Edmonton artist is soaring high
Credit: CARMYN EFFA
A new Canadian artist is making sound waves. Kaley Bird is flying high with her album Donít Say Youíre Sorry.
Kaley Bird is a seemingly prolific writer, being an active touring musician for six years and a passionate arts advocate for Edmonton where she hails from. She has shared the stage with names like Steve Earl and Kathleen Edwards on her travels across the expansive North American landscapes.
Her inspirations as an artist are drawn in from her home out west, though her dedication to including other ideas and her sheer work ethic is showcased by her experiences on the road as a touring musician.
Bird's 2014 production Don't Say You're Sorry is the end result of nearly three years work with acclaimed Canadian producer Russell Broom. It's very apparent through listening to this album that each of the tracks has a certain depth to them. She doesn't fall into any typical traps like over production or stale songwriting and instead makes a point of having each tune remain unique in the context of a dynamic half-hour record.
One of the things that stood out for me while listening to the album was that each track has immaculate placement of instrumentation that do not take away from the lush harmonies and melodies presented in the vocal performance.
It can be very easy for songwriters to get carried away with adding too much when presented with a lot of options for their production. Namely, instruments upon instruments may create layers but also may create a clutter in which none of them stick out and the vocals are drowned in the audible confusion that follows.
On the flip side, some artists don't really go too far beyond your basic acoustic guitar/simple percussion set up which leaves the listener feeling rather bored and uninterested. Whether it's too much of one thing or not enough of another, Bird does a great job of avoiding instrumental clutter and blandness while still including everything from atmospheric synth pads to traditional fiddle. These instruments create a multitude of layers to support the lead vocal, which resides on top of the mix.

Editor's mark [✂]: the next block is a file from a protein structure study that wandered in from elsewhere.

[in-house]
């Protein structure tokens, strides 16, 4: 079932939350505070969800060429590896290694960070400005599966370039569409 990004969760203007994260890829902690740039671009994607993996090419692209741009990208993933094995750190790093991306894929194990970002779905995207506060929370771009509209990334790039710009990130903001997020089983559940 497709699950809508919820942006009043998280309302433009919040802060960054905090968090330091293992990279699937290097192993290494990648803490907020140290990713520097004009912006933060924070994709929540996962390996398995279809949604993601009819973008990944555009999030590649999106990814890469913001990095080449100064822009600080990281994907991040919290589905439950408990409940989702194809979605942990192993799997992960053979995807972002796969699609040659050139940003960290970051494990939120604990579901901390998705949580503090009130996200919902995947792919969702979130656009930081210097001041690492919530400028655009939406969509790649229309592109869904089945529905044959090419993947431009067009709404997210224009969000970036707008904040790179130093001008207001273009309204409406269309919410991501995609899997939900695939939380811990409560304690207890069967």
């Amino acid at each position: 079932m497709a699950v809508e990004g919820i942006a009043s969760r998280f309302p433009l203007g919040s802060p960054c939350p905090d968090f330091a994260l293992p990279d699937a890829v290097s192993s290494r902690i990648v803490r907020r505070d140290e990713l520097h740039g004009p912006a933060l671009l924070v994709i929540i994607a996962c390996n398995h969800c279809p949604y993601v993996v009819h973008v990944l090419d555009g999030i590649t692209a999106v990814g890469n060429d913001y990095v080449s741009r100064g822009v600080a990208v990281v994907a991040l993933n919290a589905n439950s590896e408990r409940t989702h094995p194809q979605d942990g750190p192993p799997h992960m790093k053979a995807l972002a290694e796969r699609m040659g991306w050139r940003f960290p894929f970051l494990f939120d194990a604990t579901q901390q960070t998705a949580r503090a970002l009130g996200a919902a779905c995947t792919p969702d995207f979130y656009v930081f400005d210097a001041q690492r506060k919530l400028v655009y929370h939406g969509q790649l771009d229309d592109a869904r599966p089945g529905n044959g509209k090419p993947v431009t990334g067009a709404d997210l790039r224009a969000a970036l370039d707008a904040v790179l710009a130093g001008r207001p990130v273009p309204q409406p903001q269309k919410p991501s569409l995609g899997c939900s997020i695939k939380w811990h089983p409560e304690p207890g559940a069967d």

Of all the tracks on the album, “High Level Bridge” is one that particularly stands out to me. It's a relaxing sort of song with laid back drums and some southern rock tinged guitar parts underneath the straightforward melody that Bird croons.
I'm not sure what it is about this song but I get a very 1990's pop vibe, especially in the chorus. It might be how the song is structured or how the laid-back rhythm and harmonies support the forefront vocal parts but this doesn't take away from the song at all in my opinion.
My only suggestion if I was a producer for this song would have been to remove the fade out at the end and instead complete the melody with a perfect resolve that is present on other songs from the album.
By the end of the album, I was left with a satisfying experience. This is one of those CDs that I believe can be enjoyed by many different ears as there is something for everyone at some point on the album. It's very clear by the end of the record that there was a lot of work put into it that sticks the craftsmanship above and beyond the efforts of other writers out there.
I would recommend this album to anybody who is a fan of modern or traditional folk music as it predominantly appeals to those crowds and hopefully we'll see Miss Bird come through London on one of her future ventures.